For some time now we’ve been doing brief, direct comparisons of test cars at the request of our readers. Naturally, anyone considering a car will have a short list of other cars that are considered competitive. We think the information requested has been helpful, so we’re formalizing the idea in a new series called Showdown. This is the first article in this series, so let us know what you think, in comments.
Someone shopping for a convertible around the $40k mark would probably have at least one of these cars in mind. Since these three cars are full of surprises, we thought it would be useful to cover them in Showdown format as a way of highlighting the choices buyers face. Note that to keep these three cars within shouting distance of each other, we tested the Mustang GT Premium with manual transmission against the base G37 and the base 328i convertible (which was only available for test with an automatic).
This is one of those cars where the parts are good, but the whole really gels into a something better than good. This is a genuinely fun car for everyday driving on real roads. Not only that, the Mustang seems special, in part because it is iconic, but even more because the design and materials are so well done.
The G37 is a car where the driving experience is less than the sum of the parts. When you drive the G37, nothing seems really wrong because nothing is horrible and plenty of things are well done. But a multitude of little annoyances add up to an insipid drive.
With BMW spitting out more variants of its cars every year, some of them are bound to be less than good. The 328i convertible isn’t one of those. With the smoothest BMW six in years and a typical well-sorted BMW chassis, traditional BMW virtues are on offer. That said, this is a good BMW, and a very pretty one, but not one of the great driver’s cars because the weight overmatches the engine’s output.
While not a rocket ship, the Mustang has good torque and moves off the line well. Mid-range and top end power are more than acceptable, though the strength of this car is from 1500-3000 rpm (where you’ll be operating much of the time). Thanks to the manual transmission on our test car, throttle response seemed very good.
The G37 V-6 has a strong top end and really finds its legs between 3500 and 5500 rpm. But the low end seems relatively weak. In addition, this power curve seems at odds with the automatic transmission, which has to shift too much and is often confused about what gear would suit the driver.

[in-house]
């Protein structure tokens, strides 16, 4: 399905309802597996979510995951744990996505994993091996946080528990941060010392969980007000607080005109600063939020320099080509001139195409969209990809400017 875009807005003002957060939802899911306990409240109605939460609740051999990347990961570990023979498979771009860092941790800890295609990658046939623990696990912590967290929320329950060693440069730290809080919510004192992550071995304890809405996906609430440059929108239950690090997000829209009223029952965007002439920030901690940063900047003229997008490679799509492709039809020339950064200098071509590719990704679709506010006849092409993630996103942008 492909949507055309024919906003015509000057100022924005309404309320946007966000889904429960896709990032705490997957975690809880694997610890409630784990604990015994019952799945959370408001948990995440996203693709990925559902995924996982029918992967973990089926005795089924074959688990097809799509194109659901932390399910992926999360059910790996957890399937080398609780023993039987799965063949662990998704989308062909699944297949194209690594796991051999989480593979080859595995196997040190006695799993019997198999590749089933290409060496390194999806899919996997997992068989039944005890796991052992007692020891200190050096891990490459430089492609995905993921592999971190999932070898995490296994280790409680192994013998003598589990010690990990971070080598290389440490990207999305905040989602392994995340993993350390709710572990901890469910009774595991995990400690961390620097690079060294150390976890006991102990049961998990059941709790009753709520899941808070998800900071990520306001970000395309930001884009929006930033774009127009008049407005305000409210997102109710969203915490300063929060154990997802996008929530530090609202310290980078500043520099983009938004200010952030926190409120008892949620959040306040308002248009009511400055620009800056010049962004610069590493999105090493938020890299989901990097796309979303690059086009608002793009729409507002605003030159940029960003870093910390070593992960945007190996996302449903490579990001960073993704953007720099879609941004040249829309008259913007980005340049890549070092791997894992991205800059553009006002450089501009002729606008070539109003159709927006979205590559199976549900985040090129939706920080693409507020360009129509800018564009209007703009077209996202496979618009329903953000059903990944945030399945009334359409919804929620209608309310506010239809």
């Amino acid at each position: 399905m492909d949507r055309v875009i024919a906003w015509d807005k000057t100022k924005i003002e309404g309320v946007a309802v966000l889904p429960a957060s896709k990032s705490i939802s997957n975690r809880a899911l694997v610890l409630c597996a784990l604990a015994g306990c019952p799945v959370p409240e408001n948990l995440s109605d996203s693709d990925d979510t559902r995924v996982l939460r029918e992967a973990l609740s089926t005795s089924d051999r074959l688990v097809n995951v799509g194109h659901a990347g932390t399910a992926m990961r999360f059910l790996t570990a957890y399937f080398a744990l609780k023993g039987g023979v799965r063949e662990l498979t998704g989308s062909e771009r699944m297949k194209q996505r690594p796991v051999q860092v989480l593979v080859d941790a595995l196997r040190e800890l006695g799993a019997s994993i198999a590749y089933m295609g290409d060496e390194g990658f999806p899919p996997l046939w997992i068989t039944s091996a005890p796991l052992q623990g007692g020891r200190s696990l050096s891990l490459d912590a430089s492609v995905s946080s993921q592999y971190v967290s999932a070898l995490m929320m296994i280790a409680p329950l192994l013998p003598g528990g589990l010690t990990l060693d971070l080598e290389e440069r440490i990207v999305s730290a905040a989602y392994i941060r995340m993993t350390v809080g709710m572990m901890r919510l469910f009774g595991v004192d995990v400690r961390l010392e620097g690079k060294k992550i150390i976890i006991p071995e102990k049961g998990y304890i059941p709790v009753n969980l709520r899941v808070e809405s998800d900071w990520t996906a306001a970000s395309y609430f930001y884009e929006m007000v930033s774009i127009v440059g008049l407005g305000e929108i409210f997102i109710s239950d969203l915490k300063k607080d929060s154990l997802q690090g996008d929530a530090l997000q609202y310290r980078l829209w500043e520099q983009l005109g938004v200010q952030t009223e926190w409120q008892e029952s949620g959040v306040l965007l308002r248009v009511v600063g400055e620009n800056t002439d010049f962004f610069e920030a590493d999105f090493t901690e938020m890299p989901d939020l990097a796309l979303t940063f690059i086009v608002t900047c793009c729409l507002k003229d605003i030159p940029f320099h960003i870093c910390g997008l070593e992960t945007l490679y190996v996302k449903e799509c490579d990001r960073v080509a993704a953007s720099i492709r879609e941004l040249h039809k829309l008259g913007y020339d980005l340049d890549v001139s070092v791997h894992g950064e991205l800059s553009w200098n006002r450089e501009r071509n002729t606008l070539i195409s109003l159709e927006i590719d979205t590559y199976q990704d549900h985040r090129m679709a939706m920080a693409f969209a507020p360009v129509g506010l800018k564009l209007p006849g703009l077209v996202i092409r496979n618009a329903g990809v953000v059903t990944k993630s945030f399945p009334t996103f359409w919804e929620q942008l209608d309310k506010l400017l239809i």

The 3-liter engine in the 328i is a honey. Low-end torque is decent and makes the car feel more powerful than it is. Mid-range thrust is modest, but the engine seems so happy to rev that this isn’t a huge drawback. The transmission, especially in Sport or Manual mode, seems to work well with what is on offer.
The suspension on the GT is firmed up from the base Mustang, but it is still pretty soft — even if well-damped. Nonetheless, the Mustang is well-balanced and roll is nicely controlled. Turn-in is also quite good, enhancing the fun at moderate cornering loads. The drawback of the softness is a somewhat disconnected feel. Also, the car moves around a bit more than normal as power is applied, which can be disconcerting as the pace quickens.
The G37 feels moderately firm, but this is definitely a car biased to understeer. You sense that rear roll stiffness is lower than the front, leading to the inside rear corner seeming to lift and the front outside corner having to dig in. Turn-in is acceptable.
We drove the normal suspension version of the 328i (a sport suspension is also available). Firmness is moderate, with good damping, and balance is exemplary. Turn-in is also good – probably as good as the Mustang, though the 328i doesn’t quite respond as noticeably. Compared with the Mustang and G37, the 328i rolls a little more, with the 328i giving the impression that it is carrying its weight higher.
The Mustang is far from the most connected car, but somehow it works. That’s because it tells you what is happening in the chassis by large movements, not by subtle communications about tires and road surface. This isn’t ideal, but it can be very engaging. Engine and exhaust sounds are ample, so you can aurally keep track of the engine quite easily. Even more, you’ll enjoy running the car through the gears just to hear then engine note.
The G37 chassis is designed to isolate you from the sounds and happenings at road level. You can feel weight transfer when you are pushing the car above 6/10ths, and you can hear the engine when you wring it out, but you get the feeling the designers didn’t intend for you to know. The clunky transmission doesn’t help you get into the mood.
The 328i is soft-spoken but clear communicator. Tire activity is understandable and the chassis movements come through well enough. Because the chassis is firm and well-damped, you can develop a sense of flow with the 328i that isn’t quite as easily accomplished with the Mustang. Engine sound is restricted but usable for manual shifting.